Towards a history of the market for portrait painting and commissioning practices in England 1550-1610
Tarnya Cooper, Curator, Sixteenth-century collections, National Portrait Gallery
Making Art in Tudor Britain
Abstract of a paper presented at Tudor and Jacobean Painting: Production, Influences and Patronage
Funded by the British Academy and The Paul Mellon Centre Studies in British Art
This paper drew on recent work undertaken as part of the Making art in Tudor Britain project at the National Portrait Gallery and research from a forthcoming book on citizen portraiture by this author. It brought together evidence concerning patronage, the market for oil paintings and the commissioning of portraiture at this period. Through the interpretation of technical analysis on Tudor paintings and the interrogation of documentary sources, the paper explored what might be learnt about the intentions of individual patrons and patterns in the market for portraiture in the second half of the sixteenth century.
It considered evidence for the commissioning of a number of different types of portraits, including ‘original’ compositions of royal portraits, the significant demand for versions and copies, the production of personal portraits of private individuals and those outside court circles. It also touched on the role or agency of the artist in developing portrait formats and types. It asked how, for example, we interpret the meaning of an inventory of a Gentleman recording a portrait of ‘Queen Elizabeth’ a month after the accession of Elizabeth I, or a citizen householder hanging his own portrait within his bedroom in the 1570s, or the existence of two near identical portraits of the same sitter with precisely the same pentimenti. The paper argued that these interpretive ‘problems’ do provide suggestive indications, or what might be seen as directional markers in attempting to understand patronage and the art market at this early date.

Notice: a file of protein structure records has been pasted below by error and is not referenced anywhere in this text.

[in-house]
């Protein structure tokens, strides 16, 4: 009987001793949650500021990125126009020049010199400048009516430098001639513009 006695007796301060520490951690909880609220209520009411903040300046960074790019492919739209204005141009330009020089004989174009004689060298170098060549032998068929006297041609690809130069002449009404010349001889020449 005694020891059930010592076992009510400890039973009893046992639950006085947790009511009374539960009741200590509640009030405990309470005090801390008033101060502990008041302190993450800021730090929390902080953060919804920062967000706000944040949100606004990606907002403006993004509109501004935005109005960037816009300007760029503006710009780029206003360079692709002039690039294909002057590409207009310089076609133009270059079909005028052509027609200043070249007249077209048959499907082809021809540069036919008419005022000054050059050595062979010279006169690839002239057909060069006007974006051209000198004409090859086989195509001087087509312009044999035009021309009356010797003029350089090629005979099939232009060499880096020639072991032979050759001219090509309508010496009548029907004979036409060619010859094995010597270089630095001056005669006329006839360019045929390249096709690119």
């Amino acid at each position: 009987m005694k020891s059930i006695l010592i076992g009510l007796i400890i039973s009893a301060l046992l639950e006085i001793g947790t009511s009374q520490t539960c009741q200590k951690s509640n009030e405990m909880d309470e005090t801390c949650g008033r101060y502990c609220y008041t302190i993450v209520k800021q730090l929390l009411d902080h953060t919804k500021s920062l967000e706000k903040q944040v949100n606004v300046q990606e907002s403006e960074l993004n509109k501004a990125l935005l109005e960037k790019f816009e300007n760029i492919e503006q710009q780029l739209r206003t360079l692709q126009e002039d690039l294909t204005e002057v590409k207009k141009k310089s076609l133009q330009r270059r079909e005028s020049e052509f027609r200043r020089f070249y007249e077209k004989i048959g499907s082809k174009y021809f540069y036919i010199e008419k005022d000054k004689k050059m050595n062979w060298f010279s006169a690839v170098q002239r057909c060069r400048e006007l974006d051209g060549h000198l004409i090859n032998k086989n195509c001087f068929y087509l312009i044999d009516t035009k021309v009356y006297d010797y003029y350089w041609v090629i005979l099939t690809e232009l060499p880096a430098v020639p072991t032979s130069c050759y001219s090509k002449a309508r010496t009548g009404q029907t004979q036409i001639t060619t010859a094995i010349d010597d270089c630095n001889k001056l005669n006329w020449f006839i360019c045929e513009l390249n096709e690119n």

In assessing the meanings and market for portraits of royal sitters, courtiers and private citizens in the sixteenth century we should be aware of the significant numbers of paintings that have been lost. Certainly what remains extant today is likely to be a small fraction of what was originally produced, as survival rates for oil paintings on wooden panels are low. We can estimate that a minimum of around 60% has been lost, although it may be significantly more. And thus we are missing a significant part of the evidence to interpret artistic practice at this date. In addition, the evidence that remains is not uniformly representative of artistic production, as some types of painted images (for example religious and decorative images) have suffered to a greater degree than for example portraiture.